Russian minister slams Merkel, Hollande WWII parade snub

Russian armoured vehicles move on April 29, 2015 down Moscow main street for the Victory Day military parade night training (AFP Photo/Vasily Maximov) (AFP)

Moscow (AFP) - Russia's Culture Minister Vladimir Medinsky on Wednesday slammed French President Francois Hollande and German Chancellor Angela Merkel for snubbing Moscow's World War II victory parade, saying the move was "ill-considered".

"It surprises me a lot. I think it's an ill-considered decision that contradicts the interests of both France and Germany," Medinsky said in an interview with Switzerland's RTS television channel.

"We want unions, we want agreements, we want compromises. What Hollande and Merkel want, I don't understand. I think they listen too much to what Washington wants," he said.

In response to Russia's actions in Ukraine, Merkel and Hollande are among numerous Western leaders, including US President Barack Obama, who are skipping Moscow's lavish celebrations to mark 70 years since the Soviet victory over the Nazis, culminating in a Red Square military parade on May 9.

But in an apparent compromise gesture, Merkel is set to visit Moscow a day later and hold talks with Russian President Vladimir Putin.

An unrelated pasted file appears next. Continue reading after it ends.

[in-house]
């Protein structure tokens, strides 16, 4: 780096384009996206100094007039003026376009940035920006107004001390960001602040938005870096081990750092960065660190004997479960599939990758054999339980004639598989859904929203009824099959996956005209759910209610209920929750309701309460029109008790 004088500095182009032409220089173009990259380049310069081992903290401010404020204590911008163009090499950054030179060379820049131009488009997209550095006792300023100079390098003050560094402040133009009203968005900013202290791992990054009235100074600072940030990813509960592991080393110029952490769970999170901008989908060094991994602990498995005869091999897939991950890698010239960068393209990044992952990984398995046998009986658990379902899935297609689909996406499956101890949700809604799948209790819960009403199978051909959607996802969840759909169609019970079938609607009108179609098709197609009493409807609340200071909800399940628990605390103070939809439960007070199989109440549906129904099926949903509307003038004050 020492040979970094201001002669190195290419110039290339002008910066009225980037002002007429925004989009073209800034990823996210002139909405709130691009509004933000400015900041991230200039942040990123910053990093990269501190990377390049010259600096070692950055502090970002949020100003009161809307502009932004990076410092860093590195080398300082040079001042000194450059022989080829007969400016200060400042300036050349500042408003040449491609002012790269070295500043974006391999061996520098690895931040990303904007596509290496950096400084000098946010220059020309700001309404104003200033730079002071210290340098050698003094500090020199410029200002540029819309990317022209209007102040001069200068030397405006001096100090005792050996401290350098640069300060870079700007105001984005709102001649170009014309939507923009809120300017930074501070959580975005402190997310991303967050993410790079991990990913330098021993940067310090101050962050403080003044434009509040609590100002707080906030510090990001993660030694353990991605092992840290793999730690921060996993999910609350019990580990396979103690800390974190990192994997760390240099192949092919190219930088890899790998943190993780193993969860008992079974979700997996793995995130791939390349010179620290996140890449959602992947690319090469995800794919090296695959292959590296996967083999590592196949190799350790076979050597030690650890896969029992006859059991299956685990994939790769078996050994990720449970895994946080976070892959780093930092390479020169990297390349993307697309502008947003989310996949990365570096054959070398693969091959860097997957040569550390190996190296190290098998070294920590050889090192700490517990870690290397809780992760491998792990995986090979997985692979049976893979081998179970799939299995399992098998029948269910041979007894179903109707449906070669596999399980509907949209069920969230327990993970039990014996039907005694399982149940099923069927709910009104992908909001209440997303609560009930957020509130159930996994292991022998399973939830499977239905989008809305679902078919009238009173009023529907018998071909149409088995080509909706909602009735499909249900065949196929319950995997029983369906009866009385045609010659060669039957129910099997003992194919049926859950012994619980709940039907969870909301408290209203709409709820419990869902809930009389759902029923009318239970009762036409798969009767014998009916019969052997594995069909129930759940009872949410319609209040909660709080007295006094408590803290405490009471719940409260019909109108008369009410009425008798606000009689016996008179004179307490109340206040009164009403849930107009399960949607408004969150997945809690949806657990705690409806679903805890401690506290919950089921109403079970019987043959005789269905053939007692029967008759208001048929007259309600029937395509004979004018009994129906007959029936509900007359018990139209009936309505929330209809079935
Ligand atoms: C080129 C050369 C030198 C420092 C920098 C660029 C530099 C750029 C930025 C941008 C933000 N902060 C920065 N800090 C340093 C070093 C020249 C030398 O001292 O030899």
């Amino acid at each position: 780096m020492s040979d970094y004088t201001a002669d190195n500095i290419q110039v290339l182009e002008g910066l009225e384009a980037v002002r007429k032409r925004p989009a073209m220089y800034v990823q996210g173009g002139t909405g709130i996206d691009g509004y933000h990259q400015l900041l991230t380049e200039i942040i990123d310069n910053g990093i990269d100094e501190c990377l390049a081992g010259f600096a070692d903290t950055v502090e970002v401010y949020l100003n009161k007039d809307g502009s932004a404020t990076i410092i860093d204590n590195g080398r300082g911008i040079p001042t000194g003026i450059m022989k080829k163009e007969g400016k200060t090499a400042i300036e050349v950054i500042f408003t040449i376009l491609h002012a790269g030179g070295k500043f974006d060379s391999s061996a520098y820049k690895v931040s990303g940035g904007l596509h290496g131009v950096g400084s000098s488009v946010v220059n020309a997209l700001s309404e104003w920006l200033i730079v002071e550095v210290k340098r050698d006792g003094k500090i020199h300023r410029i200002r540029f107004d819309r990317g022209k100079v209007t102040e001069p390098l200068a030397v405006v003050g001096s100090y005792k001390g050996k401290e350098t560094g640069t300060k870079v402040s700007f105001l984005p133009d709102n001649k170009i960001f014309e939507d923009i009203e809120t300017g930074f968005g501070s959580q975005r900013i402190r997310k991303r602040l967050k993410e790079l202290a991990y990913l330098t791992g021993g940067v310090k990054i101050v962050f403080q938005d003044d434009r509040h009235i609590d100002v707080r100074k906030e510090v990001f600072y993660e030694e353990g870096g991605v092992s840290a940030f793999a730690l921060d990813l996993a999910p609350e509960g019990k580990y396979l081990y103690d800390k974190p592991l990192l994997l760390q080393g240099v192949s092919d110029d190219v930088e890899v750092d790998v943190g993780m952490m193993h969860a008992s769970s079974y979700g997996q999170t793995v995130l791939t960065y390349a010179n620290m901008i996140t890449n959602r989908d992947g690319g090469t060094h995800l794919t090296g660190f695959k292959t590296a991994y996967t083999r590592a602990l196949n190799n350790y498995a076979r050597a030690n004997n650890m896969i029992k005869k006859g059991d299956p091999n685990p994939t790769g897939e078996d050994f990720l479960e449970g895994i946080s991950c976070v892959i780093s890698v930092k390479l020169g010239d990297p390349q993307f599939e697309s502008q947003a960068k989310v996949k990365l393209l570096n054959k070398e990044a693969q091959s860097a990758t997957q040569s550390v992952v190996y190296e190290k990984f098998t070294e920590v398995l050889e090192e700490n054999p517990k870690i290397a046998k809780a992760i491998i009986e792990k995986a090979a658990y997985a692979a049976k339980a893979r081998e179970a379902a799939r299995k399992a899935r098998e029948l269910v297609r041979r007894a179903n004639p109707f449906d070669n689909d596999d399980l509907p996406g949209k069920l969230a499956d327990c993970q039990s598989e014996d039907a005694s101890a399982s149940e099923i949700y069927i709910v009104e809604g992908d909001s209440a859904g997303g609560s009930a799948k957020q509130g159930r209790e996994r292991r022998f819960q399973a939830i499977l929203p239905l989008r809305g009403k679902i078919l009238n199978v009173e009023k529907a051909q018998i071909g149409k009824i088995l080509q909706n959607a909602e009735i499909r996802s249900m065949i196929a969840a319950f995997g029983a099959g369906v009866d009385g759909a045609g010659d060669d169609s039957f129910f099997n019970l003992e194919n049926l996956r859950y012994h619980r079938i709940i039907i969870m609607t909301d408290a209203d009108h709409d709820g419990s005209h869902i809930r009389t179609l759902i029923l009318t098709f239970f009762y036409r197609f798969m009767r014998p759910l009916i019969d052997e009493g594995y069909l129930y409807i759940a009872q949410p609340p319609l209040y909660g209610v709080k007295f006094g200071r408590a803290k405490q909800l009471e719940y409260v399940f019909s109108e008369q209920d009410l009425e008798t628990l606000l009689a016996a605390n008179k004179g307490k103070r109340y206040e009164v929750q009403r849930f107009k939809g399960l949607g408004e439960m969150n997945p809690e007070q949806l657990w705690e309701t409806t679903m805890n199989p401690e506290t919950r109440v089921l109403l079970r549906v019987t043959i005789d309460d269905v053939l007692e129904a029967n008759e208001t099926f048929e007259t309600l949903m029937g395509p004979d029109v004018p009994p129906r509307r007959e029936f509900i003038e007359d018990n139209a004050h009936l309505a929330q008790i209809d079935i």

"There will be talks between Putin and Merkel at the Kremlin," Putin's spokesman Dmitry Peskov was quoted as saying by RIA Novosti news agency, adding the pair are also expected to give a joint news conference.

Hollande meanwhile is scheduled to visit the French Caribbean island of Martinique for a regional summit on May 9.

"Now it's more important than ever to remember World War II and be together against attempts to change attitudes to history," said Medinsky, who is a military history enthusiast.

"All the modern world order, all the 70 years of great peace in Europe are fully based on what Stalin, Churchill and Roosevelt agreed" at the Potsdam Conference in 1945, he said.

At the conference following the Allied victory in Europe, Soviet, British and US leaders agreed on the future of post-war Germany and Poland.

"If we absolutely lose our sense of reality... then it could end with a new war and that's unacceptable," Medinsky said.